An executor is the person whom you name to handle the settlement of your estate after you die. The executor’s role is to manage your estate in court after your death in the state where you resided.
You can choose anyone you want to be your executor – generally, individuals choose a spouse or close family member. A bank, estate planning attorney, or professional trustee at a trust company may also serve as the executor. No matter who you choose, they must be honest, fair, financially responsible, and prioritize your interests over their own.
We recommend choosing multiple backups in case the main executor is unable or unwilling to fulfill their responsibilities. If there is no will or willing executor, the court will appoint a professional administrator to handle your estate.
How does someone become an executor?
When your will goes through probate, the court ensures that the person you choose meets your state’s legal criteria. Once the court approves (and usually the court does), then their role is official, and your executor can get to work.
The executor has many responsibilities. Here are some, but not all, of the executor’s tasks:
- Making an inventory of all assets and liabilities
- Giving notice to creditors: credit card companies, banks, mortgage companies, etc.
- Filing a final personal tax return and filing the estate tax return
- Paying any debts and taxes
- Distributing assets according to the directions in the will and in compliance with state law
- Preparing and submitting a detailed report to the court of how the estate was settled
Help your executor by organizing and keeping important financial and personal documents easily accessible.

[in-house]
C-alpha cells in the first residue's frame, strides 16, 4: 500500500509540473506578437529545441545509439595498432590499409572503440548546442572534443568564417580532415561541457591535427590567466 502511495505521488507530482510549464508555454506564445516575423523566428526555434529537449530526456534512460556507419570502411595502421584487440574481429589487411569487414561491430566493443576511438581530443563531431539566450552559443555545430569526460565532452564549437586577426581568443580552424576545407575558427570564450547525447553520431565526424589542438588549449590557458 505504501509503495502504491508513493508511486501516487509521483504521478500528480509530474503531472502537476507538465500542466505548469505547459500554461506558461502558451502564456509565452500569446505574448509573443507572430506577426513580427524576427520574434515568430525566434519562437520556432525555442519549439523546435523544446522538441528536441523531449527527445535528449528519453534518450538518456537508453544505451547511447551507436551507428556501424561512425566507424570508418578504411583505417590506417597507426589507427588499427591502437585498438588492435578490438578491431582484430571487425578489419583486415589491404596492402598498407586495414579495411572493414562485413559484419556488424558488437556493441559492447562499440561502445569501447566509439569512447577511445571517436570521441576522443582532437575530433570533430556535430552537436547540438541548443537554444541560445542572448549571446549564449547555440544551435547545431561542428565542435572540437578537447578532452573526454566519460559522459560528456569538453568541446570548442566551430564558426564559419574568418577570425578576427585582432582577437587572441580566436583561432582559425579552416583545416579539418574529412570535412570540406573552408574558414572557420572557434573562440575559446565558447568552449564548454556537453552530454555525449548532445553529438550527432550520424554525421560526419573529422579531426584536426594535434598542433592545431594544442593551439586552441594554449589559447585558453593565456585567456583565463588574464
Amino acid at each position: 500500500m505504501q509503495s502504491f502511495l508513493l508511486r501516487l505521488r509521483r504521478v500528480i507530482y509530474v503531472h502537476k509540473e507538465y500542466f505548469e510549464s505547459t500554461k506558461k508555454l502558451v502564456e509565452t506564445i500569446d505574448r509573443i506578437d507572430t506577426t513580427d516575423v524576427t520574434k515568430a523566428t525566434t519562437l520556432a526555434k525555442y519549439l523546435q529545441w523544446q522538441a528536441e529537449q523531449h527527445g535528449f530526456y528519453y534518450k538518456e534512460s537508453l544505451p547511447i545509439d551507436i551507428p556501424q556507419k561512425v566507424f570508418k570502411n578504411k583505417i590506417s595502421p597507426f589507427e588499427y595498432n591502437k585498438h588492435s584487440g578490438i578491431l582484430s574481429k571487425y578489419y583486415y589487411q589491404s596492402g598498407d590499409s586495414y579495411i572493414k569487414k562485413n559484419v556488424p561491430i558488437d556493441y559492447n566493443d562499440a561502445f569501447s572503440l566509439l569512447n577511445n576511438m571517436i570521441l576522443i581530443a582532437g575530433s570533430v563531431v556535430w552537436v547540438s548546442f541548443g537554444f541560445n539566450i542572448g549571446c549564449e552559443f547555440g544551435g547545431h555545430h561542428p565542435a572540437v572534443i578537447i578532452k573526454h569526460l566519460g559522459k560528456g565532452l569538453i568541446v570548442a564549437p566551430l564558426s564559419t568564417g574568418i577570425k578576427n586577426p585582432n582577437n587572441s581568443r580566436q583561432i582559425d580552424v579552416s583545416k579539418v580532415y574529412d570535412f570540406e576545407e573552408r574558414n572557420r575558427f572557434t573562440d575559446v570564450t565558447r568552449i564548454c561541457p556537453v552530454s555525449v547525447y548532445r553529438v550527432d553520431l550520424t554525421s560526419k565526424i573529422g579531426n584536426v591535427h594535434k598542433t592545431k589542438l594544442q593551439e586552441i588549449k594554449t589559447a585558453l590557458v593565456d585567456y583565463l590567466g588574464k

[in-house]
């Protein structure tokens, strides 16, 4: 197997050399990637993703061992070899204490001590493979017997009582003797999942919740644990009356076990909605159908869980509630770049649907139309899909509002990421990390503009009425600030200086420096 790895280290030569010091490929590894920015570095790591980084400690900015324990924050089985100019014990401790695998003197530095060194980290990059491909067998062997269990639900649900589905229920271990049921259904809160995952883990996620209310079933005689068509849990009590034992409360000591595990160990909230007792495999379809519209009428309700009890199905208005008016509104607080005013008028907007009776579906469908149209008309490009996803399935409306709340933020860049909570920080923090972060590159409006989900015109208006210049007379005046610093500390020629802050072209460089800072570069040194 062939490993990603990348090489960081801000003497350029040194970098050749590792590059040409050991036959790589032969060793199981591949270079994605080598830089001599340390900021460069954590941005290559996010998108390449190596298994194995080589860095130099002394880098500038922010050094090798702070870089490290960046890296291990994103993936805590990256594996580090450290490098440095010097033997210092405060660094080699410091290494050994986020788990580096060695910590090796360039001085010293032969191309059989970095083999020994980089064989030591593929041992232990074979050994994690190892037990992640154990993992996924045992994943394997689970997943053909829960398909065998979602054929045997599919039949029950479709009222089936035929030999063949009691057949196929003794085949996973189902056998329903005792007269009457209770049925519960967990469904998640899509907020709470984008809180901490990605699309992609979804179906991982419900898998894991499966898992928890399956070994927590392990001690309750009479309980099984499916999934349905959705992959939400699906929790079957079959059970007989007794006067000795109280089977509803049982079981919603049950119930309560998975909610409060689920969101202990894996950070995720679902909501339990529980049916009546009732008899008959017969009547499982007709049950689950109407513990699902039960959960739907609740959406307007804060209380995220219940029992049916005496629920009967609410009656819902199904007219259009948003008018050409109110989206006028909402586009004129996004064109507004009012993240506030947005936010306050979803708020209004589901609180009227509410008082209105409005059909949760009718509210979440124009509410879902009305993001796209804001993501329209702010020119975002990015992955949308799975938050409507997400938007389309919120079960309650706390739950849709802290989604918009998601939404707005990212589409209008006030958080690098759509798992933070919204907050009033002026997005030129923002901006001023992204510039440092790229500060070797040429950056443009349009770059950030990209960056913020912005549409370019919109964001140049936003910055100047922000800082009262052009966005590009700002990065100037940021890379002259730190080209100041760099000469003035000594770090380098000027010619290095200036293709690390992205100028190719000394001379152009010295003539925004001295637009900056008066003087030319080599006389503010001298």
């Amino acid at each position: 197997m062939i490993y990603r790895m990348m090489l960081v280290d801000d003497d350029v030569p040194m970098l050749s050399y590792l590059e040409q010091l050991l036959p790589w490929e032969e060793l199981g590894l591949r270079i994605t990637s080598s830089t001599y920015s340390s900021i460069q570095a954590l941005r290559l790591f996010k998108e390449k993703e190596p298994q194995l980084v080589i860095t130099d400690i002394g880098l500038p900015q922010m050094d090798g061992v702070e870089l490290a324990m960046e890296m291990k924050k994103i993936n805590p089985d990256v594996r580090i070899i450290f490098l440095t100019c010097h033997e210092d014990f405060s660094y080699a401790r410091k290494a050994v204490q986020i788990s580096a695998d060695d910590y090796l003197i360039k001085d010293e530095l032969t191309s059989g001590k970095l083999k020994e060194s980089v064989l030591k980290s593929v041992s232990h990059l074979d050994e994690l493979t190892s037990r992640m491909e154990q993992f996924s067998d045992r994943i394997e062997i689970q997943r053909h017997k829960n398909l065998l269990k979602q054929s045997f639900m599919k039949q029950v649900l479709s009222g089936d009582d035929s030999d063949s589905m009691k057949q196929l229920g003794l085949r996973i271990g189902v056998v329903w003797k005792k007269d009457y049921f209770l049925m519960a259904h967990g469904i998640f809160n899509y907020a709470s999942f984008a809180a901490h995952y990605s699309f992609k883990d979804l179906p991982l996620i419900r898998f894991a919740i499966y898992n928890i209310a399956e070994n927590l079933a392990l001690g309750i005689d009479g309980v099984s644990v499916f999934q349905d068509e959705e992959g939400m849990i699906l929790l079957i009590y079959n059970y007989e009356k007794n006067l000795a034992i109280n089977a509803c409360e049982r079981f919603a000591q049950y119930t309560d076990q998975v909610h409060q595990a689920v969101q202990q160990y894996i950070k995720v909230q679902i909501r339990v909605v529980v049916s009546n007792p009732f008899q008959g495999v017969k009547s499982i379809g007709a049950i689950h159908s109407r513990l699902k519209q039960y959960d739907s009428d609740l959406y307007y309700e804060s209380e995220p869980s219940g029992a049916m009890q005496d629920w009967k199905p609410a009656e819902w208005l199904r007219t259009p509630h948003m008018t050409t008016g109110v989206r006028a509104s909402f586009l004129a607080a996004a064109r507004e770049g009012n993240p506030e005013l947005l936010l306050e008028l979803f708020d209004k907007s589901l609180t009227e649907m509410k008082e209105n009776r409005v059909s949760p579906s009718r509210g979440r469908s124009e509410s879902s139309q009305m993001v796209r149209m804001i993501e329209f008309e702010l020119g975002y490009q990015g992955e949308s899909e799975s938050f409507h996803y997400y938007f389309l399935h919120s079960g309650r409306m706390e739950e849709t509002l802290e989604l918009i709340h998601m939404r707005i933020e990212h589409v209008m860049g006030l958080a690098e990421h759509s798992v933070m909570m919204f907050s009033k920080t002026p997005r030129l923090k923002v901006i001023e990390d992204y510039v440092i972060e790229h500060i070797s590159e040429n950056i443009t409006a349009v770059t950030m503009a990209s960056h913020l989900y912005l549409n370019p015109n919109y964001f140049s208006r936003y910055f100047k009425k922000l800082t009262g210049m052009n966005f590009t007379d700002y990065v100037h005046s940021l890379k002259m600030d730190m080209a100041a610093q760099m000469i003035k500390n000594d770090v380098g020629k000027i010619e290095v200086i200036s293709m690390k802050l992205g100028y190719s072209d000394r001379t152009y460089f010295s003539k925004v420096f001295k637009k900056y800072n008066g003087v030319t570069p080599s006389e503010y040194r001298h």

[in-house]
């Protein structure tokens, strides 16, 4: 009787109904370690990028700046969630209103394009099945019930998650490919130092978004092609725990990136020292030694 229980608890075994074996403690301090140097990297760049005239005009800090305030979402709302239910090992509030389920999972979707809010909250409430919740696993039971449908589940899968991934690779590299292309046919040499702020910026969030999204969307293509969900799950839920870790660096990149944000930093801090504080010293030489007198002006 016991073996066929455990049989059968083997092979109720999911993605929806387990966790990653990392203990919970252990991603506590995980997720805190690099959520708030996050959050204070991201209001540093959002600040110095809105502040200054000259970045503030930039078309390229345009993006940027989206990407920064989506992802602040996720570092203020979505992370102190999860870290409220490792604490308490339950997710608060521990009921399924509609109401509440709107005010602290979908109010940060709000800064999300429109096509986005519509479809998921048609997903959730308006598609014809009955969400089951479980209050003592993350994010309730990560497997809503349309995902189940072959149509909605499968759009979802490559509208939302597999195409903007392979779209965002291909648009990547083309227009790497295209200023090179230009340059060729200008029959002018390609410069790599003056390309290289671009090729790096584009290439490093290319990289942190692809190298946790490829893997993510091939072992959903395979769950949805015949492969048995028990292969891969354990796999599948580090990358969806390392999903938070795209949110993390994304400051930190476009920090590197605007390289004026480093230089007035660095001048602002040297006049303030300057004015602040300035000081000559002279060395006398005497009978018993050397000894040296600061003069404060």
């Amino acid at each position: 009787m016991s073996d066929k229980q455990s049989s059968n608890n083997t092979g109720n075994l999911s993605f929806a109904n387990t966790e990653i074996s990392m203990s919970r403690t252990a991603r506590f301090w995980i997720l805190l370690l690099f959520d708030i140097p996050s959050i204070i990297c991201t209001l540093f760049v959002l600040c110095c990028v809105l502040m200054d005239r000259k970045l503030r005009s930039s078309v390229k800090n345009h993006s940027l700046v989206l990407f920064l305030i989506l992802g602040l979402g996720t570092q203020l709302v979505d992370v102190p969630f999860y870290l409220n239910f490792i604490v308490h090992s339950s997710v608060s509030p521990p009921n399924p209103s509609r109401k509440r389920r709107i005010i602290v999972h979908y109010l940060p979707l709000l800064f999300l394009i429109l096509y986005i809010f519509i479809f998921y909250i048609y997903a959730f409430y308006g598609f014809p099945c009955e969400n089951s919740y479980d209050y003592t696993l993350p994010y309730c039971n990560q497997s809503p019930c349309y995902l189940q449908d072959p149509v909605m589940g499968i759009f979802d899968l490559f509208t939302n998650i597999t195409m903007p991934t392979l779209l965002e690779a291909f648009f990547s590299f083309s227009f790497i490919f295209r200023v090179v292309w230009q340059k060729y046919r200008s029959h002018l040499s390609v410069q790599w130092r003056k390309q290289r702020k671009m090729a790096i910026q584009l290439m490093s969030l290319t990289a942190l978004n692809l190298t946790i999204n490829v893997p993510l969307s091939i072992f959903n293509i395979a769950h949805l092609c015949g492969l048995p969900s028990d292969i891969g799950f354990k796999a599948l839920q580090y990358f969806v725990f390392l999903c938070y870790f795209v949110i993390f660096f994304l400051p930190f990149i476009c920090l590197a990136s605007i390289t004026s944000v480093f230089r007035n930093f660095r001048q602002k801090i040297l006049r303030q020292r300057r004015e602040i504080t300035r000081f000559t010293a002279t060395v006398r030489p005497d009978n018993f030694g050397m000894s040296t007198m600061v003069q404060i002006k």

Does an executor get paid?
A family member may or may not wish to be paid. However, given how much time it takes to settle an estate, you might feel it’s fair for them to be compensated. The amount varies depending on where you live, but you can leave the person between 1% to 8% of your total estate. A professional administrator will likely cost considerably more.
How do you document your estate?
Imagine the emotions a family member would experience while searching for information about someone’s belongings and debts. They would have to sift through various items to gather this knowledge. This process can be time-consuming and overwhelming. a professional administrator will likely increase cost and decrease the amount of money your loved ones receive from your estate.
First, create a list of your assets and liabilities. Additionally, include the individuals who help you with the financial aspects of your life. Recent tax returns will be helpful, as will contact information for your estate planning attorney, CPA and financial advisor. You should include retirement accounts, life insurance policies and any assets without beneficiary designations.
Reference: Twin Cities-Pioneer Press (June 25, 2022) “Your Money: What you need to know about naming an executor”